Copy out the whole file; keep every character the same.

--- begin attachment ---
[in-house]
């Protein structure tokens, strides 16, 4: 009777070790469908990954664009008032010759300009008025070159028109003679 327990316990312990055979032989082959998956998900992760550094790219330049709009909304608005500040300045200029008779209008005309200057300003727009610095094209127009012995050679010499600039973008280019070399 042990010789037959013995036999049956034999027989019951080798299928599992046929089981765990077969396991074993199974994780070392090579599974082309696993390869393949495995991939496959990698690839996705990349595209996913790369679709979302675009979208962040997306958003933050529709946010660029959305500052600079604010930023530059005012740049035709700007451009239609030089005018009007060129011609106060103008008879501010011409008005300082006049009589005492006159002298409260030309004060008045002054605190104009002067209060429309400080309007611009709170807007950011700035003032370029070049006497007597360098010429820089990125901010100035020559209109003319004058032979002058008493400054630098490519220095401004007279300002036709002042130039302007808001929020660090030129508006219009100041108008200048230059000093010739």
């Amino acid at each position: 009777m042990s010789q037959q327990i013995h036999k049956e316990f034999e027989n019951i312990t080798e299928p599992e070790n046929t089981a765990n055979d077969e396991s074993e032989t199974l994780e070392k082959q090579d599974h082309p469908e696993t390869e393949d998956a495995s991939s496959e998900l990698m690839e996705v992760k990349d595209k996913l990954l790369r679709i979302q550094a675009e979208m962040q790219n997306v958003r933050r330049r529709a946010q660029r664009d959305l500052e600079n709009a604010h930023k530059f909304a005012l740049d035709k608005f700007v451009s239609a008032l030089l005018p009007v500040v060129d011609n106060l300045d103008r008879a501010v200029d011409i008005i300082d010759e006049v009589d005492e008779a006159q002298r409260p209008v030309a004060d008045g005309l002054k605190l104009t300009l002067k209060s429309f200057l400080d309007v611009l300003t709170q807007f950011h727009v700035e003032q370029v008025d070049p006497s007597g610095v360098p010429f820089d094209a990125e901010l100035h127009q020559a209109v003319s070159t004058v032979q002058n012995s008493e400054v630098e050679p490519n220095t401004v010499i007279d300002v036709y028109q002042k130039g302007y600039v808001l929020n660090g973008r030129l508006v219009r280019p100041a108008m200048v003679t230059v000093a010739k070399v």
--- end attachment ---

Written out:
[in-house]
């Protein structure tokens, strides 16, 4: 009777070790469908990954664009008032010759300009008025070159028109003679 327990316990312990055979032989082959998956998900992760550094790219330049709009909304608005500040300045200029008779209008005309200057300003727009610095094209127009012995050679010499600039973008280019070399 042990010789037959013995036999049956034999027989019951080798299928599992046929089981765990077969396991074993199974994780070392090579599974082309696993390869393949495995991939496959990698690839996705990349595209996913790369679709979302675009979208962040997306958003933050529709946010660029959305500052600079604010930023530059005012740049035709700007451009239609030089005018009007060129011609106060103008008879501010011409008005300082006049009589005492006159002298409260030309004060008045002054605190104009002067209060429309400080309007611009709170807007950011700035003032370029070049006497007597360098010429820089990125901010100035020559209109003319004058032979002058008493400054630098490519220095401004007279300002036709002042130039302007808001929020660090030129508006219009100041108008200048230059000093010739």
């Amino acid at each position: 009777m042990s010789q037959q327990i013995h036999k049956e316990f034999e027989n019951i312990t080798e299928p599992e070790n046929t089981a765990n055979d077969e396991s074993e032989t199974l994780e070392k082959q090579d599974h082309p469908e696993t390869e393949d998956a495995s991939s496959e998900l990698m690839e996705v992760k990349d595209k996913l990954l790369r679709i979302q550094a675009e979208m962040q790219n997306v958003r933050r330049r529709a946010q660029r664009d959305l500052e600079n709009a604010h930023k530059f909304a005012l740049d035709k608005f700007v451009s239609a008032l030089l005018p009007v500040v060129d011609n106060l300045d103008r008879a501010v200029d011409i008005i300082d010759e006049v009589d005492e008779a006159q002298r409260p209008v030309a004060d008045g005309l002054k605190l104009t300009l002067k209060s429309f200057l400080d309007v611009l300003t709170q807007f950011h727009v700035e003032q370029v008025d070049p006497s007597g610095v360098p010429f820089d094209a990125e901010l100035h127009q020559a209109v003319s070159t004058v032979q002058n012995s008493e400054v630098e050679p490519n220095t401004v010499i007279d300002v036709y028109q002042k130039g302007y600039v808001l929020n660090g973008r030129l508006v219009r280019p100041a108008m200048v003679t230059v000093a010739k070399v």